Join the Boston Sunday
Night Film Club this Sunday, October 2nd at 5:00pm for “Serenity” at the Boston
Common Loews. Look for Sean wearing a nametag in the main lobby on
the ground floor about 15 minutes before the film. As always, after the
film we will descend on a local establishment for dinner/drinks/discussion.
“The crew of Serenity takes on any job that will pay, even if it’s not
exactly legal. Malcolm Reynolds (Nathan Fillion), the captain, was on the
losing side of a galactic war, and now all he has is his ship, named
Serenity, and his loyal crew: his second in command and most trusted ally,
Zoe (Gina Torres), her husband, the pilot, Wash (Alan Tudyk), the mechanic,
Kaylee (Jewel Staite), and the muscle, Jayne (Adam Baldwin). When Malcolm
takes on two new passengers, a young doctor, Simon Tam (Sean Maher) and
his unstable, telepathic sister River (Summer Glau) he gets much more than
he bargained for. The two are fugitives from The Alliance, the conglomerate
that controls the galaxy. River learned something no one was ever supposed
to know… and The Alliance will do anything to make sure no one will.
Morena Baccarin, Ron Glass, and Chiwetel Ejiofor also star.”
Join the Boston Sunday Night Film Club this Sunday, September 25th at 5:40pm for “A History of Violence” at the Boston Common. Look for Audra wearing a nametag in the theatre lobby about 15 minutes before the film. As always, after the film we will descend on a local establishment for dinner/drinks/discussion.
“A stylized thriller from director David Cronenberg, A History of Violence examines how far a man is willing to go in his quest for redemption and to protect his family. Viggo Mortensen stars as Tom, a man who leads a quiet, charmed life with his loving wife and family in a small town. But when an unexpected incident turns bloody and brings unwanted attention to him, Tom is forced to return to his secret past in order to rescue his family from peril.”
Join the Boston Sunday Night Film Club this Sunday, September 18th at 4:35pm for The Baxter at the Kendall Square Cinema. Look for Sean wearing a nametag in the little seating area in the lobby about 15 minutes before the film. As always, after the film we will descend on a local establishment for dinner/drinks/discussion.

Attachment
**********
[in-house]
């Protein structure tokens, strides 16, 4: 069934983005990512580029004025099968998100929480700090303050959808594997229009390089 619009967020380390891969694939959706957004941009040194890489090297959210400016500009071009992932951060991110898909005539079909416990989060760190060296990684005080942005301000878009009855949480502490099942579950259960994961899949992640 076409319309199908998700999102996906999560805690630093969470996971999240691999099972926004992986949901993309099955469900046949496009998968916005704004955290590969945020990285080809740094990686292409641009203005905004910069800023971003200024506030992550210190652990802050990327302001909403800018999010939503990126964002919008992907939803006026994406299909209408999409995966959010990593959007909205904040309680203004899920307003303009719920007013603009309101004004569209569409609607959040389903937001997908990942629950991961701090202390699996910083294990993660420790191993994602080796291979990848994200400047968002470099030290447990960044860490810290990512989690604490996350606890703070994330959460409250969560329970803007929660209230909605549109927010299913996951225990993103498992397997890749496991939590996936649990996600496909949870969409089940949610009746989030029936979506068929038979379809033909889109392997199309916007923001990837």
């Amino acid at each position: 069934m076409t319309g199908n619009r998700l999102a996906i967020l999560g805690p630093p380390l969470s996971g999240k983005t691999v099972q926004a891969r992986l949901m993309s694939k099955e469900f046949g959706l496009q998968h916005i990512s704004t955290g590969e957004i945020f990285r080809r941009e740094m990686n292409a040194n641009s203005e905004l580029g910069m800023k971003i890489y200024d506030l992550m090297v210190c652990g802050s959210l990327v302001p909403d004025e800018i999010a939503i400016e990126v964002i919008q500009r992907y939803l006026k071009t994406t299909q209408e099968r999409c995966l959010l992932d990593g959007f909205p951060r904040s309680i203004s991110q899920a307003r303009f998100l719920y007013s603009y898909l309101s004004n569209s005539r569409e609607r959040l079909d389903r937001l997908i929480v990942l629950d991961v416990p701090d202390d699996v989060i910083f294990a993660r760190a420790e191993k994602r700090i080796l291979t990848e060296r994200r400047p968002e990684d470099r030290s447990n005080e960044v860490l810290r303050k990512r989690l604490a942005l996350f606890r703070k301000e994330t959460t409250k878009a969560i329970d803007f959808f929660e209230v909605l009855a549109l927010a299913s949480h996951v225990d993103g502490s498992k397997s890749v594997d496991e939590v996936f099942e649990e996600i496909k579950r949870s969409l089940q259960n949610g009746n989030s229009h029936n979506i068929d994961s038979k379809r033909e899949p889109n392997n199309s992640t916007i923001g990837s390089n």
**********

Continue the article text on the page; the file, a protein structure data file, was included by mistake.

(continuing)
“Actor/screenwriter Michael Showalter (Wet Hot American Summer) pays homage to the classic screwball comedies of the 1950s in his directorial feature debut. He plays Elliot Sherman, the quintessential Baxter—the guy who never gets the girl. Until now. Sherman, an obsessive hypochondriac accountant, can hardly believe that he has landed Caroline (Elizabeth Banks, Seabiscuit). She’s beautiful, sophisticated and on the rebound—perfect. Even so, he’s still in unknown territory, and needs the help and romantic advice of Cecil (Michelle Williams) as he navigates the last two weeks before his wedding. Co-starring Peter Dinklage (The Station Agent) and Paul Rudd.”
Join the Boston Sunday Night Film Club this Sunday, September 11th at 7:00pm for “Le Monde du Silence (The Silent World)” at the Harvard Film Archive. Look for Sean wearing a nametag and sitting with his crutches in the little seating area in the lobby about 15 minutes before the film. As always, after the film we will descend on a local establishment for dinner/drinks/discussion.
“Louis Malle was just 23 when he was asked by author and undersea explorer Cousteau to help make a film that could act as an illustrated companion to his immensely popular book also entitled The Silent World. The film surpassed even the book in its popular impact, garnering an Oscar for Best Documentary and the Golden Palm at the Cannes Film Festival. A lyrical meditation on the mysteries of the physical world, and humankind’s tentative steps to explore them, the film follows Cousteau and his crew as they navigate the oceans; the underwater cinematography, much of it shot by Malle himself, is breathtaking, the brilliantly colored coral reefs serving as a stationary counterpoint to the teeming schools of sea life whizzing past them.”
The Boston Sunday Night Film Club is taking Labor Day weekend off, and will return next Sunday, September 11th.